Jerry Seinfeld married his wife Jessica in December 1999. Just a few months before that, she ended her 5-year relationship and a brief marriage with her first husband. In Vogue Magazine, she is quoted as saying,
“I met Jerry at the end of what was the most difficult period of my life. I had just made a painful decision to dissolve a five-year relationship that began when I was 21 and culminated in a brief marriage. But Jerry’s friendship gave me strength and resilience at a time of desperate need, and it has formed the basis for my happiness in the years that have followed”.
There are many parallels between this story and those of us who have worked with “legacy BI” tools and then switched to Tableau. Let us see how.
1. You Don’t Want to Go Back Again
Every visualization problem is different so why should they all be answered with a bar, line or a pie (oh) chart? If you need a unique chart type in other tools, they need to be either available out-of-box or in their extension library. Fair enough. But can I use that waffle chart plugin and switch the axis. Sorry, you can’t do that. You know what they are missing? The basic building block of visualizations: the grammar or the fruit below the yogurt – the VizQL.
You walk into a meeting and your CFO asks you to build a dashboard. It should contain dynamic filters, role-based security, and visualizations that change based on user input. And you just say “Yes, we can do that”. You trust the tool enough to say yes for any kind of visualization problem. Sorry, ‘data trust’ and timelines is beyond the scope of this article 🙂 But there is always a version 1.
Visualizations are meant to be consumed on the web. The web is 24×7 and the last thing you want is an unresponsive Tableau Server on a Saturday night. Fortunately, the last time I had this issue was ….. never.
In the legacy BI world, there is a laundry list of thing that need to be monitored. The repository database, processes, web tier, JAVA, and so on. After all, oil change for your car is not something you look forward to.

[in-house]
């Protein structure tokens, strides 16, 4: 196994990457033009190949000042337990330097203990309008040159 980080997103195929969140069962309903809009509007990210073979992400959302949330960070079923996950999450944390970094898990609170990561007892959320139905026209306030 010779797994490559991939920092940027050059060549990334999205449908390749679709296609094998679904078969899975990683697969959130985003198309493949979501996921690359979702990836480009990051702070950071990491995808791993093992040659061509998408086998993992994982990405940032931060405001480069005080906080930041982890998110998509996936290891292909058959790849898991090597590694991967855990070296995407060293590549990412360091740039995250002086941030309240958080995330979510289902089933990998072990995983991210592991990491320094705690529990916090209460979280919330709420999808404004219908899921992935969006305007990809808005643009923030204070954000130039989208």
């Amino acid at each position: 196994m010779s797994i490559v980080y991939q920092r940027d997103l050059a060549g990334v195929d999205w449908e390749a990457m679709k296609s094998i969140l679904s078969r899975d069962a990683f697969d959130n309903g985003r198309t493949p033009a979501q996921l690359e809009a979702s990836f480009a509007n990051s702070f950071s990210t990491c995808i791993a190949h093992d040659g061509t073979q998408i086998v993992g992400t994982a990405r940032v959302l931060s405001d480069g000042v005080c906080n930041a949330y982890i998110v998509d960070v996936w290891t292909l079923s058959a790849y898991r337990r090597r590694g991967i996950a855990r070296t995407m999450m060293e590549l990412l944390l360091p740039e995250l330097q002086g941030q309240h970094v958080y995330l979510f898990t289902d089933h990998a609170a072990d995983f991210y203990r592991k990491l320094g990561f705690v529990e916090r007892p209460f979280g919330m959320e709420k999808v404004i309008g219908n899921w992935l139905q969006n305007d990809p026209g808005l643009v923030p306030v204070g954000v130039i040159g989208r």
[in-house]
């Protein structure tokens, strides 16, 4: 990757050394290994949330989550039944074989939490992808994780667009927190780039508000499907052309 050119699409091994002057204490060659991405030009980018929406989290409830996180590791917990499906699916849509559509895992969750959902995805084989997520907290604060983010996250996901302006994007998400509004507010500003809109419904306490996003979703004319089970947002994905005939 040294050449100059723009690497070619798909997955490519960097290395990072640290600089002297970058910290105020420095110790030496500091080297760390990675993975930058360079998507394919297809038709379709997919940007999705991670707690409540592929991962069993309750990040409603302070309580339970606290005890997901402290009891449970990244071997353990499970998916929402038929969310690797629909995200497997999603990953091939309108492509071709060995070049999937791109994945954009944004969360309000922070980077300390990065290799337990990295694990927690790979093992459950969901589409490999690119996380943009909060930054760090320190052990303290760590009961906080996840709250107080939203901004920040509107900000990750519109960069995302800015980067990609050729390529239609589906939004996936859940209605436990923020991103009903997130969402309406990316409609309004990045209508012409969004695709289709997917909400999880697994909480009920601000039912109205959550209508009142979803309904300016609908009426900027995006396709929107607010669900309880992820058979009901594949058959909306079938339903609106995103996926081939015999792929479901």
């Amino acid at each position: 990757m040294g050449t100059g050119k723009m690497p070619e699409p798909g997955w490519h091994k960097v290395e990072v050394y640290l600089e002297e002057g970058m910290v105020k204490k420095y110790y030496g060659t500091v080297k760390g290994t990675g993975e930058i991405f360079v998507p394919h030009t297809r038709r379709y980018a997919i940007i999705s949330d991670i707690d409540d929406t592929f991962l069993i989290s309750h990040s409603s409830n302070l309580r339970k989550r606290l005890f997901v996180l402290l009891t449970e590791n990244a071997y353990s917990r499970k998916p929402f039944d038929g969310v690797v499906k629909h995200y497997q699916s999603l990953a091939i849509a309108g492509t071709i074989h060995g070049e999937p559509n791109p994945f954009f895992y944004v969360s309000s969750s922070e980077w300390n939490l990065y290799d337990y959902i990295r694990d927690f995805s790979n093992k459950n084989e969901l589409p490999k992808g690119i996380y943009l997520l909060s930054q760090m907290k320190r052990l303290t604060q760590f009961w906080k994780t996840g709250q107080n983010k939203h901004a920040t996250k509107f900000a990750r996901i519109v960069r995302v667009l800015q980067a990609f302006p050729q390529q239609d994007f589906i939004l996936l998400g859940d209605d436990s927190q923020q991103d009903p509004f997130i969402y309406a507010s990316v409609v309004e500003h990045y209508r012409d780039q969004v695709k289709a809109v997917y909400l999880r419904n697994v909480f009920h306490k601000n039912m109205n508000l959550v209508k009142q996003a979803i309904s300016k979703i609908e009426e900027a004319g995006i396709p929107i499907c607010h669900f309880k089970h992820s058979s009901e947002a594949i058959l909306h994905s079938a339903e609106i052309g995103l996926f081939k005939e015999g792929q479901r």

4. Always There for You
We all have bad days. Boss or a client asking for something be done yesterday. Or getting design opinions on a dashboard from everyone that will make Stephen Few cry (for the record, it doesn’t take a lot to make him cry or scream). You then come back to the desk, start Tableau Desktop and see that “Viz of the Day” show up and forget everything that just happened, albeit for a moment.
In your legacy tool, you have tried multiple approaches to performance tuning and convinced the DBA that the issue is in SQL query execution. Explain plan, stats collection, partitioning, indexes everything is on the table. But wait, this started as an analytics project when did it turn into a database optimization project?
Enter the world of extracts in Tableau. Turn that switch on and watch all these problems disappear. Sure, extracts don’t work for big data but there is a cloud for that.
6. Frustrates You
You are just trying to get that multi-level (or nested) sort to work. You have tried different approaches for a day before discovering ‘dynamic sort’. It’s just a sort, why do I need to build a ‘dynamic sort’? Excel can do it with a single click. By the end of it all, you are done for the day.
7. You Swear You Will Never Talk to Him/Her Again, But Still Do
After the frustrations with sort, you begin the next day looking for other tools. All of them can do nested sort just fine. But then you discover you cannot create a combination map chart, play golf or tic-tac, or build a sushi inspired dashboard and you call your search off.
8. Inspires You
You visit the public gallery and discover thousands of lifeless excel sheets turn into stories. Stories that tell the 1,000-year history of monarchy in the U.K or violence in Africa. Inspired, you start building your own and get stuck. You post your question to the community and an hour later the perfect solution is waiting for you. Inspiration helps you get started and the community helps you reach the finish line.
9. Quality of Time Spent
Every day you spend with the tool, you learn how little you knew. The “art of possible” is only constrained by your imagination. The inner beauty of the tool in only revealed if you dare enough to reach the depth. As Carl Newport wrote in his book, Deep Work,
“If you instead remain one of the many for whom depth is uncomfortable and distraction ubiquitous, you shouldn’t expect these systems and skills to come easily to you.”
10. You Learn to Ignore the Shortcomings
Can we get better printer-friendly formatting options? Sorry, paper is so 1999! I want to rename the workbook and remove that v2.1 from it. What’s wrong with ‘v2.1’? How about an out of box way to manage environments and moving content between them? Well, that’s for the legacy tools. You don’t need multiple environments in Tableau. Really?
I hope you enjoyed reading this. I look forward to hearing from you. Also, let us know why you (or don’t) think discovering Tableau is like finding your significant other.